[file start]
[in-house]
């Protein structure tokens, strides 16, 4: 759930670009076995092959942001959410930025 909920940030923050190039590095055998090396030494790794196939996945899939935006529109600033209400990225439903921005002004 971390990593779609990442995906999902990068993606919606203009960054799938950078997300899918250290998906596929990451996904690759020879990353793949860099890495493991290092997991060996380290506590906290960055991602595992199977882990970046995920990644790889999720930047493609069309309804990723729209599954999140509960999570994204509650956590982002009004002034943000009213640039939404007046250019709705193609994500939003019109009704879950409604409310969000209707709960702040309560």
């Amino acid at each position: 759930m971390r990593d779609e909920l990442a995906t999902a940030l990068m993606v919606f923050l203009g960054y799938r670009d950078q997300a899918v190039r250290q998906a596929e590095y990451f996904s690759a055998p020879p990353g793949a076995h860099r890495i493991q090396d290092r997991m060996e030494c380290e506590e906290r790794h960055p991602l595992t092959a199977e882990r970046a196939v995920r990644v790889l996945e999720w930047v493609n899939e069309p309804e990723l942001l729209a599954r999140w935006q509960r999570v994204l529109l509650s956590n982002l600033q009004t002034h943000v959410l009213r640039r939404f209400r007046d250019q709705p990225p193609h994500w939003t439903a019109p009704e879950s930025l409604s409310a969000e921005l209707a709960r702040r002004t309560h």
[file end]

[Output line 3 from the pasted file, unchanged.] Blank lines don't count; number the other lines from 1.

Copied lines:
């Amino acid at each position: 759930m971390r990593d779609e909920l990442a995906t999902a940030l990068m993606v919606f923050l203009g960054y799938r670009d950078q997300a899918v190039r250290q998906a596929e590095y990451f996904s690759a055998p020879p990353g793949a076995h860099r890495i493991q090396d290092r997991m060996e030494c380290e506590e906290r790794h960055p991602l595992t092959a199977e882990r970046a196939v995920r990644v790889l996945e999720w930047v493609n899939e069309p309804e990723l942001l729209a599954r999140w935006q509960r999570v994204l529109l509650s956590n982002l600033q009004t002034h943000v959410l009213r640039r939404f209400r007046d250019q709705p990225p193609h994500w939003t439903a019109p009704e879950s930025l409604s409310a969000e921005l209707a709960r702040r002004t309560h």